What could be easier and healthier than a bowl of whole grain, low-sugar (less than 5 grams per serving) cereal with skim milk? Slice a banana over it and you’ve got a well-rounded breakfast that can power you through the morning. But day after day (and bowl after bowl), the idea of the same old cereal gets a little soggy. So, to jazz up your old reliable cereal plus low-fat milk combo, we’ve poured out a few new breakfast options for you to crunch on.
Five Tasty Ways to Jazz Up Cereal
Mix it up.
Does low-sugar cereal lack flavor for your discriminating taste buds? Jazz it up by mixing it with one that has a slightly higher sugar content (such as 6-8 grams per serving). Equal parts Cheerios and Honey Nut Cheerios, for example, tastes lightly sweet but still serves up less sugar than just the Honey Nut version alone. For harried mornings, make the mix ahead and store several days’ worth of servings in an airtight container.
Upgrade to cereal and milk 2.0.
Who says the milk has to pour from a carton? Replace the milk with low-fat yogurt; it provides a great calcium-rich substitute to milk. Even better, using yogurt makes it easier to enjoy cereal away from home. Simply pack a single-serve cup with a zip-top bag of cereal to add as a mix-in. Or, for a tasty make-ahead variation, mix a 6 oz container of vanilla yogurt with 1 cup raw oats, ½ cup steel cut oats, ½ cup orange juice and a small chopped apple, then stir together and let sit overnight. In the morning, dish out a serving, and top with two tablespoons of dried fruit and slivered almonds.
Have it your way.
If variety is what strikes your fancy, stock a “cereal bar” with several toppings that you can easily pull out to jazz up cereal during busy mornings. Try using the kind of divided dish usually used for serving appetizers to dole out a couple of types of cut fresh fruit, one or two types of chopped nuts, dried fruit, and a shaker of cinnamon or pumpkin pie spice. Then, top your cereal the way you like it!
Fill’er up with fruit.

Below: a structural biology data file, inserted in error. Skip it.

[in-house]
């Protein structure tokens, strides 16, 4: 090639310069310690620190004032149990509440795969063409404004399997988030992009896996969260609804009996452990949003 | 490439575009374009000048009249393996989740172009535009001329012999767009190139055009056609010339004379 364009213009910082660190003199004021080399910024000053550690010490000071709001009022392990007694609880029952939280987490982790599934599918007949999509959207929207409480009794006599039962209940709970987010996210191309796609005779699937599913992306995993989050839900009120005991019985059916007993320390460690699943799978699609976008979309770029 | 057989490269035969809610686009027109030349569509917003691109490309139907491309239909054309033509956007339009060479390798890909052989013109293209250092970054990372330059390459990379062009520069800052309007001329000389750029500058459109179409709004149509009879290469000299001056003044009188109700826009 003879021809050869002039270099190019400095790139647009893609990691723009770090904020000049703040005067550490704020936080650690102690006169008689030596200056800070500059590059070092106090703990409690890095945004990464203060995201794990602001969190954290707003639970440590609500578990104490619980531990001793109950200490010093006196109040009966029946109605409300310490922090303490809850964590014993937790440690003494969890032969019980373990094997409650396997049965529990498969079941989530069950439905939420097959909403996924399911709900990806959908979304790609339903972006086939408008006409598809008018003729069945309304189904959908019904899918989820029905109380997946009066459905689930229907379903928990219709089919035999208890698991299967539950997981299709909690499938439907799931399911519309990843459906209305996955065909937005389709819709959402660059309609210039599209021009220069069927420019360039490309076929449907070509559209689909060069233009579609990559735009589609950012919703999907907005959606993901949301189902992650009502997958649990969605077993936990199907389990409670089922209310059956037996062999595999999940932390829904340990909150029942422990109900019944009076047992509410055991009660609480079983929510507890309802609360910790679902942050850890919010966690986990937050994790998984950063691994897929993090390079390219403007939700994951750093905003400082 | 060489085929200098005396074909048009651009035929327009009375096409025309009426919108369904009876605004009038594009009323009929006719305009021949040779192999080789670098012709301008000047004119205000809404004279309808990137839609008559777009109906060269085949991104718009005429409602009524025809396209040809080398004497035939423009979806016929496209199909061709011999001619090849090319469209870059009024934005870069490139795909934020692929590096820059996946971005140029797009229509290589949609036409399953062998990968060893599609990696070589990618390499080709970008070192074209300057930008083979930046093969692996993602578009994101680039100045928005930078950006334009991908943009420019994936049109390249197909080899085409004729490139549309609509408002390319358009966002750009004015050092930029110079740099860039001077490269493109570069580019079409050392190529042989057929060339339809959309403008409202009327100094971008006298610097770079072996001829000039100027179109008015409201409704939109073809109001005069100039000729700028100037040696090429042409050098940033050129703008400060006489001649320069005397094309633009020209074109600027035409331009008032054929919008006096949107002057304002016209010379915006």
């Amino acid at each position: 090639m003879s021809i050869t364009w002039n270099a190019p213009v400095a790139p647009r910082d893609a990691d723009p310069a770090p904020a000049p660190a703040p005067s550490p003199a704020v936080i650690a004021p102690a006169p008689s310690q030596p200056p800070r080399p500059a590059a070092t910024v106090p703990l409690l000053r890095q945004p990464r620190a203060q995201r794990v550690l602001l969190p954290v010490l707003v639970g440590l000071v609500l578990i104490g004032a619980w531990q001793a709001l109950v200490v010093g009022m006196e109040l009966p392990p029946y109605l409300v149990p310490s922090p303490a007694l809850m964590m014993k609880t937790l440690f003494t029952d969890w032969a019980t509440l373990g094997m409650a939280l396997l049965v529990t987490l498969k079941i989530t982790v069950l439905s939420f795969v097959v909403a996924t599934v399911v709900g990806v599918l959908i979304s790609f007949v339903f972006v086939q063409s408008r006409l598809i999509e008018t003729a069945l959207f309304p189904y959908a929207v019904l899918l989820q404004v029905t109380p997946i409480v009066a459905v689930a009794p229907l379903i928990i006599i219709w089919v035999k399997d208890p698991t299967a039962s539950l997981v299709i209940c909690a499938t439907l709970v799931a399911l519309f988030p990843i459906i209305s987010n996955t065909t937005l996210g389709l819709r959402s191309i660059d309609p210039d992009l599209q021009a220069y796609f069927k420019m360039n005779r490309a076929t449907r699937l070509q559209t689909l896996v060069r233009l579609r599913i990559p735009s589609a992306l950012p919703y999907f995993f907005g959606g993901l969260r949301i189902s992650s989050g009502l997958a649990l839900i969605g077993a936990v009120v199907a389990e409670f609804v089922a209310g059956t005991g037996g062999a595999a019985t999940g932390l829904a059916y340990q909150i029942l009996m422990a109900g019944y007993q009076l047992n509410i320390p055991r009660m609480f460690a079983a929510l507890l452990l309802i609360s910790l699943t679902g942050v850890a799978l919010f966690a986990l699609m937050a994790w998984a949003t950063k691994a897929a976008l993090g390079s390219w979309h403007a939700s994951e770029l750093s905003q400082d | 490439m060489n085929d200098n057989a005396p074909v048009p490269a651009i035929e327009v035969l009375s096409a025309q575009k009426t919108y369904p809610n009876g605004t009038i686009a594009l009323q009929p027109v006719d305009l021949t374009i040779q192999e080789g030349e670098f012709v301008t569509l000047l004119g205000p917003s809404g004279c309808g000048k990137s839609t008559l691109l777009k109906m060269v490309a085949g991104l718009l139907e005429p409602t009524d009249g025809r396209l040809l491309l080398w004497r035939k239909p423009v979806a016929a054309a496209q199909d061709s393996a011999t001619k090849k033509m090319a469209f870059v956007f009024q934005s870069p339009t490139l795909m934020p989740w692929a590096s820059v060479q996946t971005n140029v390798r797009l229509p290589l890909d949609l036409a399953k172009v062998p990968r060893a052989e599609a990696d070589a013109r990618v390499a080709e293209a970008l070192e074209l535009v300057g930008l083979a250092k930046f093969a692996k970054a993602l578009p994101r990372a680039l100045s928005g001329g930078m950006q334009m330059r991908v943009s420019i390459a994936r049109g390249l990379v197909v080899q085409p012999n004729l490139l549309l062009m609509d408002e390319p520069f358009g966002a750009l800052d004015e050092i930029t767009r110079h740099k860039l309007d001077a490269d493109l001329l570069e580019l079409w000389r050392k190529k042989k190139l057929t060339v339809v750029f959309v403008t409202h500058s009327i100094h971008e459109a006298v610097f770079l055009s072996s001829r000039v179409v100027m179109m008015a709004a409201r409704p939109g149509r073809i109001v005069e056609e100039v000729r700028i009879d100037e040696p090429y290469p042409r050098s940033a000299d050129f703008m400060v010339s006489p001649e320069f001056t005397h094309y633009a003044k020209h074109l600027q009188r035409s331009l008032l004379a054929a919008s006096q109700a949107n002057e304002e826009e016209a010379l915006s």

When you’ve had your fill of bananas sliced over cereal, try jazzing up your low-sugar picks with other naturally sweet fruit you may not have considered. Exotic fruits like mango or papaya diced into cereal are great “think outside-the-bowl” toppings. Better yet, tickle your taste buds with exciting combinations like blackberry and kiwi, for example. You could even channel a Hawaiian vacation right at the breakfast table with chopped pineapple and a teaspoon each of unsweetened coconut and crushed Macadamia nuts. Of course, any fruit, especially those fresh and in season, make perfect cereal toppers. And don’t neglect pantry staples like dried cranberries, cherries, and blueberries. If you don’t have time to get to the store, dried fruits make it easy to add extra nutrition as well as jazz up your cereal.
Add a little heat.
Nothing takes the chill off a crisp fall day better than a steaming bowl of oatmeal. But it’s best to pass on the individual packets of flavored instant cereals; most contain added sugar and sodium. Instead, use their flavor cues to jazz up your own plain hot cereal. Tempt yourself with real strawberries and cream: chunks of fresh berries and a drizzle of fat-free half-and-half. Or, try a spin on Bananas Foster: stir a teaspoon of caramel sundae sauce and half of a sliced banana into your oatmeal during the last few minutes of cooking.
The Bottom Line
Cereal is a great choice for breakfast, but to keep up your motivation to eat a healthy daybreak meal, jazz up your familiar favorites with a few fresh ideas and new flavors.
- A Guide to Finding a Healthy Fruit Snack
- Which Yogurt to Choose? Yogurt Comparison
- 5 Dinners in a Hurry
- Smart Breakfast Ideas for Children
- Health Benefits of Cranberries: The Forgotten Berry
Beth Sumrell Ehrensberger is a Registered Dietitian and holds a Master Degree in Public Health. An experienced nutrition counselor, writer and public speaker, Beth specializes in translating complex nutrition information into practical concepts. Beth was awarded a Nutrition Communications Fellowship to the National Cancer Institute, and has worked on the internationally recognized Nutrition Action Healthletter of the Center for Science in the Public Interest.